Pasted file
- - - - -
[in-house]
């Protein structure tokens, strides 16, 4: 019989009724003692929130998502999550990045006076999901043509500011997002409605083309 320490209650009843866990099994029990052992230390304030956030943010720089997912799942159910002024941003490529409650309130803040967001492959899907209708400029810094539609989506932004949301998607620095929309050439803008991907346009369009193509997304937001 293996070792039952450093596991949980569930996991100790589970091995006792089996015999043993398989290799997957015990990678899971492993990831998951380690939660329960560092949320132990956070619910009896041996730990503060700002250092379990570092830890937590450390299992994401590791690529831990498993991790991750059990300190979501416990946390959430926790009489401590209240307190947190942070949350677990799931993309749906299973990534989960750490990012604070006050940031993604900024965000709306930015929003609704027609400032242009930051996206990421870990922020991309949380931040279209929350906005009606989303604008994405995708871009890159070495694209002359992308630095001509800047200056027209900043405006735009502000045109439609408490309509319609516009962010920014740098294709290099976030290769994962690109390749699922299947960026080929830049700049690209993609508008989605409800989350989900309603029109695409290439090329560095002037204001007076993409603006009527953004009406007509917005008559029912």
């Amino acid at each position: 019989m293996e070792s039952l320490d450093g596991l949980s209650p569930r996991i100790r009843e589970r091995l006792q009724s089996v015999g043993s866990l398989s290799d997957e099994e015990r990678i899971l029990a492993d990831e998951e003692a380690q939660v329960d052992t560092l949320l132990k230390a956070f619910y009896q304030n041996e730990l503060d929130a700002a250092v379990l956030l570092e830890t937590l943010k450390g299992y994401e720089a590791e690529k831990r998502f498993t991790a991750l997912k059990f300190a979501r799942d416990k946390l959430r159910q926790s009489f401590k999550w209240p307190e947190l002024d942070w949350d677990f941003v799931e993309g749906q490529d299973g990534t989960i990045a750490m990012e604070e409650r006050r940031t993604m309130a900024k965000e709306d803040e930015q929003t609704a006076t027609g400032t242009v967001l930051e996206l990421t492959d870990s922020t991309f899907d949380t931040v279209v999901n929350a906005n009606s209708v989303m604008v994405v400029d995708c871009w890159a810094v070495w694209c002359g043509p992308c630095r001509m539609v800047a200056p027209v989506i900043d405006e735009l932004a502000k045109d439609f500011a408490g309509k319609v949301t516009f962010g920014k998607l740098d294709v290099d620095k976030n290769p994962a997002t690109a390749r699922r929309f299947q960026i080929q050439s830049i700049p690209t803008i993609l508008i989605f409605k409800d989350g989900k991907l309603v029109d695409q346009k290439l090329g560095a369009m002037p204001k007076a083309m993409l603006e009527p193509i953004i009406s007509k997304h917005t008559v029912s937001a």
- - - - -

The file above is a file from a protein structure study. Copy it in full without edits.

[in-house]
């Protein structure tokens, strides 16, 4: 019989009724003692929130998502999550990045006076999901043509500011997002409605083309 320490209650009843866990099994029990052992230390304030956030943010720089997912799942159910002024941003490529409650309130803040967001492959899907209708400029810094539609989506932004949301998607620095929309050439803008991907346009369009193509997304937001 293996070792039952450093596991949980569930996991100790589970091995006792089996015999043993398989290799997957015990990678899971492993990831998951380690939660329960560092949320132990956070619910009896041996730990503060700002250092379990570092830890937590450390299992994401590791690529831990498993991790991750059990300190979501416990946390959430926790009489401590209240307190947190942070949350677990799931993309749906299973990534989960750490990012604070006050940031993604900024965000709306930015929003609704027609400032242009930051996206990421870990922020991309949380931040279209929350906005009606989303604008994405995708871009890159070495694209002359992308630095001509800047200056027209900043405006735009502000045109439609408490309509319609516009962010920014740098294709290099976030290769994962690109390749699922299947960026080929830049700049690209993609508008989605409800989350989900309603029109695409290439090329560095002037204001007076993409603006009527953004009406007509917005008559029912």
């Amino acid at each position: 019989m293996e070792s039952l320490d450093g596991l949980s209650p569930r996991i100790r009843e589970r091995l006792q009724s089996v015999g043993s866990l398989s290799d997957e099994e015990r990678i899971l029990a492993d990831e998951e003692a380690q939660v329960d052992t560092l949320l132990k230390a956070f619910y009896q304030n041996e730990l503060d929130a700002a250092v379990l956030l570092e830890t937590l943010k450390g299992y994401e720089a590791e690529k831990r998502f498993t991790a991750l997912k059990f300190a979501r799942d416990k946390l959430r159910q926790s009489f401590k999550w209240p307190e947190l002024d942070w949350d677990f941003v799931e993309g749906q490529d299973g990534t989960i990045a750490m990012e604070e409650r006050r940031t993604m309130a900024k965000e709306d803040e930015q929003t609704a006076t027609g400032t242009v967001l930051e996206l990421t492959d870990s922020t991309f899907d949380t931040v279209v999901n929350a906005n009606s209708v989303m604008v994405v400029d995708c871009w890159a810094v070495w694209c002359g043509p992308c630095r001509m539609v800047a200056p027209v989506i900043d405006e735009l932004a502000k045109d439609f500011a408490g309509k319609v949301t516009f962010g920014k998607l740098d294709v290099d620095k976030n290769p994962a997002t690109a390749r699922r929309f299947q960026i080929q050439s830049i700049p690209t803008i993609l508008i989605f409605k409800d989350g989900k991907l309603v029109d695409q346009k290439l090329g560095a369009m002037p204001k007076a083309m993409l603006e009527p193509i953004i009406s007509k997304h917005t008559v029912s937001a």